Every diet has a body-count: in the garden with the vegetarian killing snails.
When the demand of my job and my family life allow, I try to take advantage of the fact that I live in California by maintaining a vegetable garden. One of the less pleasant aspects of vegetable gardening is that, every winter and spring, it requires me to embark on a program of snail and slug eradication — which is to say, I hunt for snails and slugs in my garden and I kill them.
As it happens, I’m a vegetarian and an ethicist. I’m not sure I’d describe myself as an “ethical vegetarian” — that suggests that one’s primary reason for eating a vegetarian diet is a concern with animal suffering, and while I do care about animal suffering, my diet has as much to do with broader environmental concerns (and not wanting to use more resources than needed to be fed, especially when others are going hungry) and aesthetics (I never liked the taste of meat). Still, given my diet and my profession, one might well ask, how ethical is it for me to be killing the slugs and snails in my garden?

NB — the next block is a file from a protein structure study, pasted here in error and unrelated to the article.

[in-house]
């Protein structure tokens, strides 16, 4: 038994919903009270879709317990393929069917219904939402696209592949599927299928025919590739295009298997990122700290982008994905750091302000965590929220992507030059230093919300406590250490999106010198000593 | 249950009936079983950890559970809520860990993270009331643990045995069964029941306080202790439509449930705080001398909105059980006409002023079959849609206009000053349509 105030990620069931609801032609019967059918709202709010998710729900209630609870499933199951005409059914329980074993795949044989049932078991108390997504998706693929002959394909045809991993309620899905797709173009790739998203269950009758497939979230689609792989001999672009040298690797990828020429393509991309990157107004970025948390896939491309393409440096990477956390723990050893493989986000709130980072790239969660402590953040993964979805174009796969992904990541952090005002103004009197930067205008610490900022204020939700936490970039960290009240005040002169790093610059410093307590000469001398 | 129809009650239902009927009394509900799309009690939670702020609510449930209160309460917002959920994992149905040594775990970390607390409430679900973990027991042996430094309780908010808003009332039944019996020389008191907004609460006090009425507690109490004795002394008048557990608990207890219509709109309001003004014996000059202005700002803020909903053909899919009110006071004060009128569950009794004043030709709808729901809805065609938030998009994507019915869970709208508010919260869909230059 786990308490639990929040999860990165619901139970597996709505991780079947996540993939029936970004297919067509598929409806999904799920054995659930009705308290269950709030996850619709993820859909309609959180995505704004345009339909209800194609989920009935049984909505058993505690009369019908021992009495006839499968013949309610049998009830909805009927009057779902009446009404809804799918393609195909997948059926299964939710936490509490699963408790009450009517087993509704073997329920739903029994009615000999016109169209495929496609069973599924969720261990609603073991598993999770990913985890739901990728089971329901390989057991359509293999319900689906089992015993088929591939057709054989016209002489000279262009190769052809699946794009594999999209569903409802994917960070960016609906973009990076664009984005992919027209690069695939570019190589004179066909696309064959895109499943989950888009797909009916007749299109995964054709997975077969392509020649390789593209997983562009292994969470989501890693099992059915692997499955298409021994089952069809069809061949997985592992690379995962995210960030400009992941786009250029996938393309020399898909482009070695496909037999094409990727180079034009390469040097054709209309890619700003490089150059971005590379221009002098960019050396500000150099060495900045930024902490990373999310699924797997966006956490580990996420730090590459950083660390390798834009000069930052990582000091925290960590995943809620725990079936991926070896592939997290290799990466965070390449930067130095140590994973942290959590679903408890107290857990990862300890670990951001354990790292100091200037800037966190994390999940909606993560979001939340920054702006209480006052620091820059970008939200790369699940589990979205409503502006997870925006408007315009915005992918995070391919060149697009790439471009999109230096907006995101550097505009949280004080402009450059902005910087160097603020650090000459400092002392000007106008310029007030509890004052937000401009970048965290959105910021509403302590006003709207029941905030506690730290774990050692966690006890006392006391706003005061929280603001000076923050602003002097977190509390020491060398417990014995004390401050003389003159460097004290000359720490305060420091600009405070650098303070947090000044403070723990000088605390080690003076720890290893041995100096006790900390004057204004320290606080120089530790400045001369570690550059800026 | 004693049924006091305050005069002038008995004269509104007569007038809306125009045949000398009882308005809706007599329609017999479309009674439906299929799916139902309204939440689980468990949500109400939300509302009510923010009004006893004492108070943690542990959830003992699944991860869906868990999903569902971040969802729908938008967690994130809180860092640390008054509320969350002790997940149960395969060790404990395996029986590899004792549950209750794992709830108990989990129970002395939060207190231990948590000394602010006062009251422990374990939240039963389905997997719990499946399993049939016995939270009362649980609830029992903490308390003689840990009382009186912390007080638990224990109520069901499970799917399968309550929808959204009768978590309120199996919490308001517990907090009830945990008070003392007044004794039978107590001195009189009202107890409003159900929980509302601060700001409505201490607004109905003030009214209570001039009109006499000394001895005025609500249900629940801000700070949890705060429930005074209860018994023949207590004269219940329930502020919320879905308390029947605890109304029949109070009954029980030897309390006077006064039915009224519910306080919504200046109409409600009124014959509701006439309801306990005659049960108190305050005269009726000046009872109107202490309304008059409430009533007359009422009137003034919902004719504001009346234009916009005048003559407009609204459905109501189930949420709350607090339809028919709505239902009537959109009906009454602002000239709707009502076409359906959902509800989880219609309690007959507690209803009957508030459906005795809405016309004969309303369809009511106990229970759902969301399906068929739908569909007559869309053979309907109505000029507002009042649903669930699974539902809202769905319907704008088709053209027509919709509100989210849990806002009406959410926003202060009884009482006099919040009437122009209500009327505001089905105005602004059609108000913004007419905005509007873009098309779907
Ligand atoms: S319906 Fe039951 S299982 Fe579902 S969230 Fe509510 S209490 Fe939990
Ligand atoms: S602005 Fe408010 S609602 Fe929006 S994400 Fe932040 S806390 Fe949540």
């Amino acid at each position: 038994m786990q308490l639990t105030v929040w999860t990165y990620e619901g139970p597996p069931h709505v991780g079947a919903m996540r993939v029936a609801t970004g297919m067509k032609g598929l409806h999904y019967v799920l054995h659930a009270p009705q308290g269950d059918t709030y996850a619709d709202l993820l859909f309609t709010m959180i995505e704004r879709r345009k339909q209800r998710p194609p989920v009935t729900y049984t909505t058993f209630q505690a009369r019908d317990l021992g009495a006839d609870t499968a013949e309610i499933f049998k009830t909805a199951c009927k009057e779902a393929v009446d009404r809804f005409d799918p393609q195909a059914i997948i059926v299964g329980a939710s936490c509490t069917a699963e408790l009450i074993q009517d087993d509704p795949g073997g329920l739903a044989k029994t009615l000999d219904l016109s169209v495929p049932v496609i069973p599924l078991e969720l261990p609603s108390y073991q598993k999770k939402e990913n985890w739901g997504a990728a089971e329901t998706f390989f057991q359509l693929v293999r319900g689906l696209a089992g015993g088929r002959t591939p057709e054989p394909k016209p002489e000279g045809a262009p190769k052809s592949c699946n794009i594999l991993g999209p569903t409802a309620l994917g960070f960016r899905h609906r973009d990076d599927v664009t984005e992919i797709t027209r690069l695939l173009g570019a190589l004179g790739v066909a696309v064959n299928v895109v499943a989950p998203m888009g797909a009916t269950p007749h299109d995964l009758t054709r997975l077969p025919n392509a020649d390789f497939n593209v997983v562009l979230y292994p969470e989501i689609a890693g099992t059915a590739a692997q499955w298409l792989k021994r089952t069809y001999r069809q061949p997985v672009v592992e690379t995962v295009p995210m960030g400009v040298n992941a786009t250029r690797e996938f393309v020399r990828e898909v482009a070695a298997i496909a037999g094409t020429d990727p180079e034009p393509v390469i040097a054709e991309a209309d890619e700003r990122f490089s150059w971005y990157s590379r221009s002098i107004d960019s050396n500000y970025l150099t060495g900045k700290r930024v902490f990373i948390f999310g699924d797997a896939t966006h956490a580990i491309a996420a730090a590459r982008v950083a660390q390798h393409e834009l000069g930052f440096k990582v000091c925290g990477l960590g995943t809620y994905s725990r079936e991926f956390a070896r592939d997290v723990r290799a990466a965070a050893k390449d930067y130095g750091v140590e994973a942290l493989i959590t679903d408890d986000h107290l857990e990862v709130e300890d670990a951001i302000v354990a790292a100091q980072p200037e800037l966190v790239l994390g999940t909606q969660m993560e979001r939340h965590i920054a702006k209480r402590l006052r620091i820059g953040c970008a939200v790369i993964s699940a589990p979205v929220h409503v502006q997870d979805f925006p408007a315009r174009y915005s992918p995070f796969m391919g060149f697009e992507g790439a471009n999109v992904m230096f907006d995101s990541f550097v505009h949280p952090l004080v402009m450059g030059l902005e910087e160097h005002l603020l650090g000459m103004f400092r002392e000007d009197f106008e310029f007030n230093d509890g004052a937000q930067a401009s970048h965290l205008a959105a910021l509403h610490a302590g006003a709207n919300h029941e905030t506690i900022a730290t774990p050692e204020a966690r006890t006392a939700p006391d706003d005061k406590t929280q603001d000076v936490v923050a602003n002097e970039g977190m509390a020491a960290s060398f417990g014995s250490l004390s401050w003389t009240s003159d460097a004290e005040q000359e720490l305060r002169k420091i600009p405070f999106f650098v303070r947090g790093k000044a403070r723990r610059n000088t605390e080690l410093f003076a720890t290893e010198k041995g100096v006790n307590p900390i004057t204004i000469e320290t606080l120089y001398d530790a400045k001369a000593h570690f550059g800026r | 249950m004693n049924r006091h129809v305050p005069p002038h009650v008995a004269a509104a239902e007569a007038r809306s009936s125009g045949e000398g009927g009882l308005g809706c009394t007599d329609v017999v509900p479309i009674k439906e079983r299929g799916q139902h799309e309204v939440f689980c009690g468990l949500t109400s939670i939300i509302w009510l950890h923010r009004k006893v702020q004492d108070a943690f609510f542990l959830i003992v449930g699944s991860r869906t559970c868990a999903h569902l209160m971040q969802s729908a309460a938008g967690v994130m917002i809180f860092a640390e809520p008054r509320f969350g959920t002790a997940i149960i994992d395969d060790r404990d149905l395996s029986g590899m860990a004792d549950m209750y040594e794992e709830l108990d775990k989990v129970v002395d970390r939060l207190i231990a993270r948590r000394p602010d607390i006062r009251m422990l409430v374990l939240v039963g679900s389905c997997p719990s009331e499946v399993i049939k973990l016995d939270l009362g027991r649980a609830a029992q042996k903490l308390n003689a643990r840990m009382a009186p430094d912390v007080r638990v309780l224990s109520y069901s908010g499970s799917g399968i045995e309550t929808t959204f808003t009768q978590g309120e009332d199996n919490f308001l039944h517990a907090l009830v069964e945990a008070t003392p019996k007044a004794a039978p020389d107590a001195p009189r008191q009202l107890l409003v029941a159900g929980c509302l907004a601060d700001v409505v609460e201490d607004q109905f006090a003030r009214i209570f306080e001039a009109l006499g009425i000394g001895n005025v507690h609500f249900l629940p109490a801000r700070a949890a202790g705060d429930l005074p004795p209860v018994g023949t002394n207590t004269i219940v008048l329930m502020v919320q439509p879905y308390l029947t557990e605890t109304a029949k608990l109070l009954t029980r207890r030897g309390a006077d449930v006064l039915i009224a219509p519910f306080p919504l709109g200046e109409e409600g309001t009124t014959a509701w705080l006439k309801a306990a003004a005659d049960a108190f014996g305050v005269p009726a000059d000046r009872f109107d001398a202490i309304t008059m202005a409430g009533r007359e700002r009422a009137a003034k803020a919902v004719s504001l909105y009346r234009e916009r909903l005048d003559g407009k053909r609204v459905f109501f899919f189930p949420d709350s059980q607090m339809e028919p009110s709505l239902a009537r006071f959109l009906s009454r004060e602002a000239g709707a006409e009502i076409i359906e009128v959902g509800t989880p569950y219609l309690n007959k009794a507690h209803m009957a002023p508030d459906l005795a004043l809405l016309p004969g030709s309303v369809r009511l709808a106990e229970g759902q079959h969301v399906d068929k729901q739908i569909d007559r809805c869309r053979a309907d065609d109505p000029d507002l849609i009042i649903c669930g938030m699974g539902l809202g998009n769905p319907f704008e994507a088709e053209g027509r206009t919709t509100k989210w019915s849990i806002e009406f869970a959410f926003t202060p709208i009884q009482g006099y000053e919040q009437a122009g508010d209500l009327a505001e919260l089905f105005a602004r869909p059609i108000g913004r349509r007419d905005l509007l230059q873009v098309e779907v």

Killing the snails is not something I relish, and not just because of what a slimy job it is. It used to be more slimy, when I was dropping them into a bucket of salt and sucking all the water out of them. Lately, I dispatch them is a solution of cold water and Ivory dish soap (the “Soapy Bucket of Merciful Deliverance”), which seems to drown them, after which I can pour their corpses onto the compost pile. Read ArticleBy Janet D. Stemwede